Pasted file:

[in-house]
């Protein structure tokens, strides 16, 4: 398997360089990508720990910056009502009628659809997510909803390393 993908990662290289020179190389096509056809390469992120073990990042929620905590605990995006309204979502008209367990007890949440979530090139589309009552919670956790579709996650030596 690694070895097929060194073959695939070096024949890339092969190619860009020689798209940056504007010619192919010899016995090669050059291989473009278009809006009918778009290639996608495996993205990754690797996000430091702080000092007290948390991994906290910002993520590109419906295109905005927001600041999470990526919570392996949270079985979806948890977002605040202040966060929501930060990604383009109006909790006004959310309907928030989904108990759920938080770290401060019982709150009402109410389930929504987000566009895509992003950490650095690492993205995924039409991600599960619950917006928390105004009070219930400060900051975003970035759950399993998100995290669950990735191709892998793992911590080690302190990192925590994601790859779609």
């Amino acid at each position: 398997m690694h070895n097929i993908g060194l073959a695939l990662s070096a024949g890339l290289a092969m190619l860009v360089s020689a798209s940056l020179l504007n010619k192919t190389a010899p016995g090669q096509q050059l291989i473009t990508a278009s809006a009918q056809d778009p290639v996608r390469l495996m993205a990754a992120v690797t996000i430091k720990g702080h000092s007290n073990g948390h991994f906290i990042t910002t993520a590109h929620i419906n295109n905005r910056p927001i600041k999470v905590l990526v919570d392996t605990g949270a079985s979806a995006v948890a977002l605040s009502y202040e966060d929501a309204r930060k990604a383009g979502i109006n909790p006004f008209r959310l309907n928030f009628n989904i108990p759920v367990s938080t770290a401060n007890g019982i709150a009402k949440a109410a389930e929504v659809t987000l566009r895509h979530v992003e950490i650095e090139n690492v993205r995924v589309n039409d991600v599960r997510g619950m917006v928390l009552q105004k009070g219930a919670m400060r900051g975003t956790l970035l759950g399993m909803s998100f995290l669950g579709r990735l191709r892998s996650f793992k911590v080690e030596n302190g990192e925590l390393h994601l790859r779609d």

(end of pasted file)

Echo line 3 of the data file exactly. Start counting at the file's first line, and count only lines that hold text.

């Amino acid at each position: 398997m690694h070895n097929i993908g060194l073959a695939l990662s070096a024949g890339l290289a092969m190619l860009v360089s020689a798209s940056l020179l504007n010619k192919t190389a010899p016995g090669q096509q050059l291989i473009t990508a278009s809006a009918q056809d778009p290639v996608r390469l495996m993205a990754a992120v690797t996000i430091k720990g702080h000092s007290n073990g948390h991994f906290i990042t910002t993520a590109h929620i419906n295109n905005r910056p927001i600041k999470v905590l990526v919570d392996t605990g949270a079985s979806a995006v948890a977002l605040s009502y202040e966060d929501a309204r930060k990604a383009g979502i109006n909790p006004f008209r959310l309907n928030f009628n989904i108990p759920v367990s938080t770290a401060n007890g019982i709150a009402k949440a109410a389930e929504v659809t987000l566009r895509h979530v992003e950490i650095e090139n690492v993205r995924v589309n039409d991600v599960r997510g619950m917006v928390l009552q105004k009070g219930a919670m400060r900051g975003t956790l970035l759950g399993m909803s998100f995290l669950g579709r990735l191709r892998s996650f793992k911590v080690e030596n302190g990192e925590l390393h994601l790859r779609d």